Regulating Risks For Genetic Engineering

Essay by borgy57High School, 10th gradeA+, March 2004

download word file, 2 pages 4.0

The potential benefits of genetic engineering and research are well known. Scientists are excited a out the prospects for new medications, new agricultural crops, and new means of solving environmental problems. On the other hand, the potential risks of genetic engineering are also well recognized. Scientists have been long aware that there can be unwanted side effects, unanticipated social costs and, and unseen public health and environmental risks. Theses concerns early on caused scientists to put in action a suspension on certain classes of recombinant DNA experiments. Meaning, it was the scientists themselves who evaluated the risks first.

As a result of the concern for regulation of research, national guidelines for DNA experimental work were written in 1975 and adopted by the National Institute of Health (NIH). They set up a Recombinant DNA Advisory Committee to monitor DNA research. All private and public DNA researchers follow the guidelines set up by this committee.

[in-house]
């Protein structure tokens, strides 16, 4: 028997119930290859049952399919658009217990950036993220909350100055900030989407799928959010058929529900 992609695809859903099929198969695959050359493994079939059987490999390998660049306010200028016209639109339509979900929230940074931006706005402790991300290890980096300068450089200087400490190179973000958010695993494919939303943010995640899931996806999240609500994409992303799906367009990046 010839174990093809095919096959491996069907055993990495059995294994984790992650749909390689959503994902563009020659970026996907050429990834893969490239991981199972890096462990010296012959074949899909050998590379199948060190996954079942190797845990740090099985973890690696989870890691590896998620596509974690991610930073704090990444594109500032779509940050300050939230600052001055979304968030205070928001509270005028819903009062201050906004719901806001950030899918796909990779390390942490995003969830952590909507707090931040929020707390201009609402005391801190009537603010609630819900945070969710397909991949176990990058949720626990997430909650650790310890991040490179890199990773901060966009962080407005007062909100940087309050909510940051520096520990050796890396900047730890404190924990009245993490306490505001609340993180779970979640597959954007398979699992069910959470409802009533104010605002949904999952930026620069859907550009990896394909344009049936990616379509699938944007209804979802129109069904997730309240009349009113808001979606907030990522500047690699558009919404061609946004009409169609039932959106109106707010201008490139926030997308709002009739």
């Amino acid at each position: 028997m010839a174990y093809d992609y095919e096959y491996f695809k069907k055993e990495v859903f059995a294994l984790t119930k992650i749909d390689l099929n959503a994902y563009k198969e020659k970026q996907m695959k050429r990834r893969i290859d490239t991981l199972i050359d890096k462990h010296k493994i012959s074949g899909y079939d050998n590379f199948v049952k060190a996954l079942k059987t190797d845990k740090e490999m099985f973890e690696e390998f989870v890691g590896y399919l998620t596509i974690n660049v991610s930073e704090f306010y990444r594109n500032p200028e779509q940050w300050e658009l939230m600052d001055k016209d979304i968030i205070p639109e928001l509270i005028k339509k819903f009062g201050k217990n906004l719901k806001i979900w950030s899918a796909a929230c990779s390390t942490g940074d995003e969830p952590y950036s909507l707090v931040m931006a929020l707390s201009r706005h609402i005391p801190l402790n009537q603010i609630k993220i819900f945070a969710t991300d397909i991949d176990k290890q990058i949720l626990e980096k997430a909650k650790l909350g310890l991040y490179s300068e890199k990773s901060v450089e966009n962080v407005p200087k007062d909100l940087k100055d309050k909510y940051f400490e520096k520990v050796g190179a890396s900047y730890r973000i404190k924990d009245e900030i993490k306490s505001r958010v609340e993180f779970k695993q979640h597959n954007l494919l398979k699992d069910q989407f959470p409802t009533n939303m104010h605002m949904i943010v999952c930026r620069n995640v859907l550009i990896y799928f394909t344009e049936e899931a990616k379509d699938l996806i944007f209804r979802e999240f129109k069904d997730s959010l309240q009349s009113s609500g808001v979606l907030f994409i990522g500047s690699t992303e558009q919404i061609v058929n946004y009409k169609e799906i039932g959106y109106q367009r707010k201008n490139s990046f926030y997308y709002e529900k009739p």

The products of genetic engineering are also regulated by government agencies, coordinated by the White House Office of Science and Technology Policy. Various agencies are responsible for approving and regulating the use of products that area developed. For example, the USDA was given authority to oversee all applications for the introduction and sale of genetically engineered plants. The EPA regulates experiments with microbial pesticides. The FDA regulates all human or animal drugs produced through genetic engineering. The FDA's policy is as follows: genetically engineered foods will not carry labels stating that they have been engineered, now will the government keep track of foods that have been engineered. As a result, neither the government nor consumers will know which whole nor processed foods have been genetically engineers. This leads many people to believe that the regulation for engineered products is not adequate. The basis for the...